Then is now

By

I remember it well, almost as if it were yesterday. I was a little girl eight years old, running down the mountain path to the lake to meet my father and my uncle, who were going to teach me to swim. They were waiting at the pier. I was accompanied by my brother, John (he was six), and my sister Christabel, a tiny thing of four, was clinging to the governess' hand. The place was Caragh Lake in County Kerry, the year was 1914, the date was August 3rd. We had rented Ripley House for the summer. How beautiful everything seemed! How joyous! Miss Luggett, the governess (we called her ''Luggie''), suddenly stopped and pointed heavenwards. She was a highly dramatic character who washed her hair once a day and left it swinging to dry and often burst into song.

''Cheers, chicks, cheers,'' she carolled, ''I sight a golden eagle. Look. See that large bird up there circling, circling. He has an eyrie up there on the highest mountain.''

''How do you know, Luggie?'' I asked, a great one for questioning.

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''Everybody knows it, chickabiddy, because it's probably the last eagle we'll see in County Kerry.''

I looked obediently at the distant outline of a mountain range known as the Magillicuddy Keeks and then I looked nervously down into the brown waters of the lake. I would soon be in those waters, swimming for my life.

''Oh, Luggie,'' I sighed. ''Must I learn to swim?''

Now we were at the pier. Two tall thin men were standing there staring down into the water. Uncle Louis, who was a captain in the British Navy, had a grey pointed beard and a very stern expression which totally belied him. He was a most satirical character, always cracking jokes and making everyone else smile but never smiling himself. I adored him. My father, also a joker, was, like Uncle Louis, on leave. He was in the Colonial service and only came home every two years. He was stationed in Nigeria, then known as ''the white man's grave.''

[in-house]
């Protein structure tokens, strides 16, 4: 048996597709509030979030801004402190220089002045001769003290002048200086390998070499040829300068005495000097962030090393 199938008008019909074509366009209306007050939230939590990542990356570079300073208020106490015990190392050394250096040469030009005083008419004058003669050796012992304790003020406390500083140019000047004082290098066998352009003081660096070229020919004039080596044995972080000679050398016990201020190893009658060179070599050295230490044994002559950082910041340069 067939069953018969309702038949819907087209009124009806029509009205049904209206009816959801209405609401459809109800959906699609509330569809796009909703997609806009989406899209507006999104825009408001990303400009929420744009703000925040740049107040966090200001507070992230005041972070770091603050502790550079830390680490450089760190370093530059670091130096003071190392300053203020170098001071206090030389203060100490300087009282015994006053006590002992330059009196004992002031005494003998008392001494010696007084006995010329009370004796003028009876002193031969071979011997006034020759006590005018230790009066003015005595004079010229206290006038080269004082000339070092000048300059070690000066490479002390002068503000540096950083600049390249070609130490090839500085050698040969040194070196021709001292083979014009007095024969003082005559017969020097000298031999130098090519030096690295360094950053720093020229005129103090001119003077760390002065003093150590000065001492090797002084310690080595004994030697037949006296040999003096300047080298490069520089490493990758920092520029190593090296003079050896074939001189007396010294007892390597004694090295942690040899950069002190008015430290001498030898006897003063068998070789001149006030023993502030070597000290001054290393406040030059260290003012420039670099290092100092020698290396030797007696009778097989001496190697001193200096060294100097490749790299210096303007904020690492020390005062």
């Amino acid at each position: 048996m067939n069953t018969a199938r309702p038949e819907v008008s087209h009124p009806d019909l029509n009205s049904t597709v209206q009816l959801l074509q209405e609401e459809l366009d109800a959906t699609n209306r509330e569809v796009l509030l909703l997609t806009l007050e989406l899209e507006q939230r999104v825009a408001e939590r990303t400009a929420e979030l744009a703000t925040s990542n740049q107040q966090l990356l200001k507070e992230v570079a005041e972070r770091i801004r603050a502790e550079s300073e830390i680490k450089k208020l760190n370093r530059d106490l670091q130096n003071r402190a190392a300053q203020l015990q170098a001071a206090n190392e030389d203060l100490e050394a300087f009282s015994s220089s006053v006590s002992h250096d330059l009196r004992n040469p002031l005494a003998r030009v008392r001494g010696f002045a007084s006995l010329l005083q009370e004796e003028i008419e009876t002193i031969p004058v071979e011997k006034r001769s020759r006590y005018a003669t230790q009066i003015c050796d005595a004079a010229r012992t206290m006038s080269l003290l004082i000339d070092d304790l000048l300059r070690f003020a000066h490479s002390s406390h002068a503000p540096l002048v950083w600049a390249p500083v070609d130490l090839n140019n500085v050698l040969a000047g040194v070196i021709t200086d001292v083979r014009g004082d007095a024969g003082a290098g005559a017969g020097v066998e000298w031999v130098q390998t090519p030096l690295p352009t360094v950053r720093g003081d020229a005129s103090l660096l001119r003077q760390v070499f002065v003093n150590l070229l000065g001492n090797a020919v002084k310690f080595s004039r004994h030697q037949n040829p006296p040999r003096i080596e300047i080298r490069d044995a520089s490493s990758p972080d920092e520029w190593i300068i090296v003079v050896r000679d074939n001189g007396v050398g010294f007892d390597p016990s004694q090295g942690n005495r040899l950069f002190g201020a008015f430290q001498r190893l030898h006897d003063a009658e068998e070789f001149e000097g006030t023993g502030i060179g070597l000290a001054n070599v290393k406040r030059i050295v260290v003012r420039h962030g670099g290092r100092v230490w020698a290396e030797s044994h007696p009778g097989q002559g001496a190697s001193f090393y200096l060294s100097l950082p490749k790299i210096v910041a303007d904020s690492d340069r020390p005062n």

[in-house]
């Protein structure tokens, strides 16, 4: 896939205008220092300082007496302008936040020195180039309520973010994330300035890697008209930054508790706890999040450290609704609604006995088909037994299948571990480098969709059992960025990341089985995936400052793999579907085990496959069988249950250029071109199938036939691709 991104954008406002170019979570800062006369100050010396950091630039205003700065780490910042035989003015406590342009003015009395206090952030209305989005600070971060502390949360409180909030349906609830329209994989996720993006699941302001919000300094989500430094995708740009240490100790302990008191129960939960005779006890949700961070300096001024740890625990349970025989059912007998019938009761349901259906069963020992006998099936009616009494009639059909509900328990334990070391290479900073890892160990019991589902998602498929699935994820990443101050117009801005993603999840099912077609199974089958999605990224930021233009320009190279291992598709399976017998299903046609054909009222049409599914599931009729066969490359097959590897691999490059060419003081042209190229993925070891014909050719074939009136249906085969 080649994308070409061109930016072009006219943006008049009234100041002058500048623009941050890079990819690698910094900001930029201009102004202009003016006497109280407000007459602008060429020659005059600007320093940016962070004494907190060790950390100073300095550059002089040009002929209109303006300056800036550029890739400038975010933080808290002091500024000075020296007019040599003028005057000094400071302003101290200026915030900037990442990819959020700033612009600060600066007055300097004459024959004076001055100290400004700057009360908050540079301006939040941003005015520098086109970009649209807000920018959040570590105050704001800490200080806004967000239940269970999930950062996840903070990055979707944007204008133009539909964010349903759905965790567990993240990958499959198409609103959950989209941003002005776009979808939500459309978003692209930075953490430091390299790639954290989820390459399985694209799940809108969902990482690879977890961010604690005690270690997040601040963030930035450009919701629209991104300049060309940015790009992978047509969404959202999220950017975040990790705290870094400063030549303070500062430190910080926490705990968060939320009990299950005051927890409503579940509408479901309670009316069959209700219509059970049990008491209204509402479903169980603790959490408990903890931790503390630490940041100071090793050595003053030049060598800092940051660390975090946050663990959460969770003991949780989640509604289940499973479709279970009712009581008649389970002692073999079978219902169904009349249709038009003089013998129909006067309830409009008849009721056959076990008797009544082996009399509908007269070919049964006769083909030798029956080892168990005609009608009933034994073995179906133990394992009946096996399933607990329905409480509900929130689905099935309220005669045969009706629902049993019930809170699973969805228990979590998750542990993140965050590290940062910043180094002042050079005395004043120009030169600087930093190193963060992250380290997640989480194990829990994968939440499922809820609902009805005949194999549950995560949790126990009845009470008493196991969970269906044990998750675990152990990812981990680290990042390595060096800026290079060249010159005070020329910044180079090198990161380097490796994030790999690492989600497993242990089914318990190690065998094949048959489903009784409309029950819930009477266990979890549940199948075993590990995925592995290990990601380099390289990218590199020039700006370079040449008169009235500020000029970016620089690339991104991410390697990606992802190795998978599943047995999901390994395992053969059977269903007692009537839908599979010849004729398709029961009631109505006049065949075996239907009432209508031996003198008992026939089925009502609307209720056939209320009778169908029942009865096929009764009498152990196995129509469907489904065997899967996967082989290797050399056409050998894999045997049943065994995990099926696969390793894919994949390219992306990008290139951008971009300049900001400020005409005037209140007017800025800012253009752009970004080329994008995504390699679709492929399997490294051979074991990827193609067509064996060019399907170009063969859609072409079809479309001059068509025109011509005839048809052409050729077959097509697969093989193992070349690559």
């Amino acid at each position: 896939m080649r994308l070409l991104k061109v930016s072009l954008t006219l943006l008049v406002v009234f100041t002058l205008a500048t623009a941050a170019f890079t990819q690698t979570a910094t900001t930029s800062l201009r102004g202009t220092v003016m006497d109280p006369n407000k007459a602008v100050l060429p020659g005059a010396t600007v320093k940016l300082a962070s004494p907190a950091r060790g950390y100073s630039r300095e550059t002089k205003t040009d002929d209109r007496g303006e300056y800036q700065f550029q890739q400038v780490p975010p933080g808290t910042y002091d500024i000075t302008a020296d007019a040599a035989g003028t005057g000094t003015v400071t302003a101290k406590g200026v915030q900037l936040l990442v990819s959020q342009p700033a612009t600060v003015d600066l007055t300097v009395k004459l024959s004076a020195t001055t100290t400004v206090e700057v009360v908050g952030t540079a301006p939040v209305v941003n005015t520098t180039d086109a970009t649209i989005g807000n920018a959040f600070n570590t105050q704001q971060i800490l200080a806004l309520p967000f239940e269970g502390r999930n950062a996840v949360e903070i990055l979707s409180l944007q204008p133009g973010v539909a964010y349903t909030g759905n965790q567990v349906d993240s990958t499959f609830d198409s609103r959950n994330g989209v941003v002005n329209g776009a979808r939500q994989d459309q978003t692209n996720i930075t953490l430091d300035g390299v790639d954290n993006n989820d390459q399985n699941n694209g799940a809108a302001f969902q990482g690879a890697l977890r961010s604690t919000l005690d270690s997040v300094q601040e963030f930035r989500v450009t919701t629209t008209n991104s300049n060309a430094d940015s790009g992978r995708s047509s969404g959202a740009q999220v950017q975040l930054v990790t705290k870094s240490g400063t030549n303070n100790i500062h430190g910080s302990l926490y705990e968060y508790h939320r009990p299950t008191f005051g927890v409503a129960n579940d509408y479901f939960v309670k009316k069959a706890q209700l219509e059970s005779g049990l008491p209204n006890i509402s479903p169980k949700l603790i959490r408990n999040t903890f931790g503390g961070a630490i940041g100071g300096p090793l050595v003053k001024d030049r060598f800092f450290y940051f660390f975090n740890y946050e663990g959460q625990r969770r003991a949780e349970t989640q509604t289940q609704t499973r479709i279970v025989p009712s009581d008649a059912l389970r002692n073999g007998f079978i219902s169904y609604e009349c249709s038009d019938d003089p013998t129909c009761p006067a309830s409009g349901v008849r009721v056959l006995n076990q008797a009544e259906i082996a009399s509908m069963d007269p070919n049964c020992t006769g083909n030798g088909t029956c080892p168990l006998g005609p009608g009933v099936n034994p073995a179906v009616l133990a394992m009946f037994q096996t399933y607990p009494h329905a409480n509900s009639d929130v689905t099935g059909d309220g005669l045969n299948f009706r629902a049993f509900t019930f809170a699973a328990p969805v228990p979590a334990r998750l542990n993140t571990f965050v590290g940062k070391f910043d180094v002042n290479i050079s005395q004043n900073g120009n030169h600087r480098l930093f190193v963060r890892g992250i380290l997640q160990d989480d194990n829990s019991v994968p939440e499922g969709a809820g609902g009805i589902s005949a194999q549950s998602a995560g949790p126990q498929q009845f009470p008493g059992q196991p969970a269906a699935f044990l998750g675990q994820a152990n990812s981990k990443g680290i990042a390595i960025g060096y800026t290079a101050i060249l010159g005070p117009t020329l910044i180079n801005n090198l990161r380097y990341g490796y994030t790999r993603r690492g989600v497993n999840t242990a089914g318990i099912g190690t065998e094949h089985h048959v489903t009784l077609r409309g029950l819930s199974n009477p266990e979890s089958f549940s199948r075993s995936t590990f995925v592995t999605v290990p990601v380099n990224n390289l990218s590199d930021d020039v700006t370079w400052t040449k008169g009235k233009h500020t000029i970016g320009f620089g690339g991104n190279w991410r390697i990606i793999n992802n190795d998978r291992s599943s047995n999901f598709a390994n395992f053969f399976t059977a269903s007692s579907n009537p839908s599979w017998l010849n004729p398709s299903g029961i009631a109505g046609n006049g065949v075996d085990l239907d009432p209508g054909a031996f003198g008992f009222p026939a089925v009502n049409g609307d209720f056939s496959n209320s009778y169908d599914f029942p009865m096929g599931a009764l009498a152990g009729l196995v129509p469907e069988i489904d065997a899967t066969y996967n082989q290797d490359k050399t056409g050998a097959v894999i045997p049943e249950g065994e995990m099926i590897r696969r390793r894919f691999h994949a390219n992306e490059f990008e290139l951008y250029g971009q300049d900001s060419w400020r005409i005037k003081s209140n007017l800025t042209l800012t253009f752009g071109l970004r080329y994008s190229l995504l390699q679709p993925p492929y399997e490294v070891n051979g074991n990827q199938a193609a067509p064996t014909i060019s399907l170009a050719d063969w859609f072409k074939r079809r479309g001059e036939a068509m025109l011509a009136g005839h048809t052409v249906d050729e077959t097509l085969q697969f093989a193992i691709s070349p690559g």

They looked up at us as we ran on to the wooden pier.

''Here you are at last,'' exclaimed Uncle Louis. ''Come here. See, I'm going to tie you to my fishing rod.'' Luggie removed my dress and displayed me already in my swimsuit, which was worn high to the neck and below the knees with sleeves to the elbow. ''I'm going to lower you into the water suspended from the rod, see here, just below the jetty, and you will swim of your own accord. Children take to it naturally. You'll be quite safe, me darling, because you'll be safely tied to the rod.''

''You'll be a nice little sixty-pound salmon,'' said my father helpfully.

I was very obedient, but I was terrified.

''We are velly velly frightened,'' said Luggie, smiling playfully.

My brother, John, who couldn't swim yet, but nobody seemed to care, suddenly began to cry. ''She'll be drownded,'' he sobbed. ''Mary will be drownded.''

''Shut up,'' said Daddy pleasantly. After six years, men were not men if they cried. Uncle Louis now lifted me tied to the rod and lowered me into the water. I was in every sense out of my depth. I clenched my teeth, then swallowed some water. No, I must not cry. Suddenly, miraculously, I began moving my arms and legs and stayed afloat.

''Jolly good!'' shouted Uncle Louis. ''You're a heroine, me darling, you're a mermaid.''